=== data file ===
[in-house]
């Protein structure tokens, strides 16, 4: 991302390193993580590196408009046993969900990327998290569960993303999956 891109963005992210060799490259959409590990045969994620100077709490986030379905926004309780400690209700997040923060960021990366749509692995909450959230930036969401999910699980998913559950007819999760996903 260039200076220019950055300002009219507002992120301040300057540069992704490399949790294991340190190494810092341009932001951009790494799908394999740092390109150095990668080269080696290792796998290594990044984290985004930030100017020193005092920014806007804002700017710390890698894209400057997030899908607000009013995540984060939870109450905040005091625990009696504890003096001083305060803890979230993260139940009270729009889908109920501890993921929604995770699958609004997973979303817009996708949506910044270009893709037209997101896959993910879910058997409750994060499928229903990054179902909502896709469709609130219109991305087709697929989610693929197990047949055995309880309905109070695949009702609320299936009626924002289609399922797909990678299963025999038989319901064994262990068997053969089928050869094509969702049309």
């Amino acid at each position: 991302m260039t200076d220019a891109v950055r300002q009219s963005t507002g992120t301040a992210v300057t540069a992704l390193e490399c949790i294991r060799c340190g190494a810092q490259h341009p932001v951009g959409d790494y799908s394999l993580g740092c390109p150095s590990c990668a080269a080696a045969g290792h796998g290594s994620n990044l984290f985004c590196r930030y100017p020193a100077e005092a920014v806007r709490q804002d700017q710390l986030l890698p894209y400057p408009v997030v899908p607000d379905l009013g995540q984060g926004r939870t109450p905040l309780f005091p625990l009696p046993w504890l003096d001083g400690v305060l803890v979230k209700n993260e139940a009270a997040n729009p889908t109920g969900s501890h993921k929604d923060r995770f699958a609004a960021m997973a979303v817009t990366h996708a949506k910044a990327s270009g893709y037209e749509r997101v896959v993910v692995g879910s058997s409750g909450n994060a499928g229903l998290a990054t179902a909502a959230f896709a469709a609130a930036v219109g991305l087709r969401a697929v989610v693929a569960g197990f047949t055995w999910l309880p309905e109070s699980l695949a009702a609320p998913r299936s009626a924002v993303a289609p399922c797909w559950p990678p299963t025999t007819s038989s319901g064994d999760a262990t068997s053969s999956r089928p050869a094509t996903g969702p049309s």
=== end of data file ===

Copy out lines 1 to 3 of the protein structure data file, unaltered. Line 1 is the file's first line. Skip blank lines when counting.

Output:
[in-house]
């Protein structure tokens, strides 16, 4: 991302390193993580590196408009046993969900990327998290569960993303999956 891109963005992210060799490259959409590990045969994620100077709490986030379905926004309780400690209700997040923060960021990366749509692995909450959230930036969401999910699980998913559950007819999760996903 260039200076220019950055300002009219507002992120301040300057540069992704490399949790294991340190190494810092341009932001951009790494799908394999740092390109150095990668080269080696290792796998290594990044984290985004930030100017020193005092920014806007804002700017710390890698894209400057997030899908607000009013995540984060939870109450905040005091625990009696504890003096001083305060803890979230993260139940009270729009889908109920501890993921929604995770699958609004997973979303817009996708949506910044270009893709037209997101896959993910879910058997409750994060499928229903990054179902909502896709469709609130219109991305087709697929989610693929197990047949055995309880309905109070695949009702609320299936009626924002289609399922797909990678299963025999038989319901064994262990068997053969089928050869094509969702049309």
């Amino acid at each position: 991302m260039t200076d220019a891109v950055r300002q009219s963005t507002g992120t301040a992210v300057t540069a992704l390193e490399c949790i294991r060799c340190g190494a810092q490259h341009p932001v951009g959409d790494y799908s394999l993580g740092c390109p150095s590990c990668a080269a080696a045969g290792h796998g290594s994620n990044l984290f985004c590196r930030y100017p020193a100077e005092a920014v806007r709490q804002d700017q710390l986030l890698p894209y400057p408009v997030v899908p607000d379905l009013g995540q984060g926004r939870t109450p905040l309780f005091p625990l009696p046993w504890l003096d001083g400690v305060l803890v979230k209700n993260e139940a009270a997040n729009p889908t109920g969900s501890h993921k929604d923060r995770f699958a609004a960021m997973a979303v817009t990366h996708a949506k910044a990327s270009g893709y037209e749509r997101v896959v993910v692995g879910s058997s409750g909450n994060a499928g229903l998290a990054t179902a909502a959230f896709a469709a609130a930036v219109g991305l087709r969401a697929v989610v693929a569960g197990f047949t055995w999910l309880p309905e109070s699980l695949a009702a609320p998913r299936s009626a924002v993303a289609p399922c797909w559950p990678p299963t025999t007819s038989s319901g064994d999760a262990t068997s053969s999956r089928p050869a094509t996903g969702p049309s």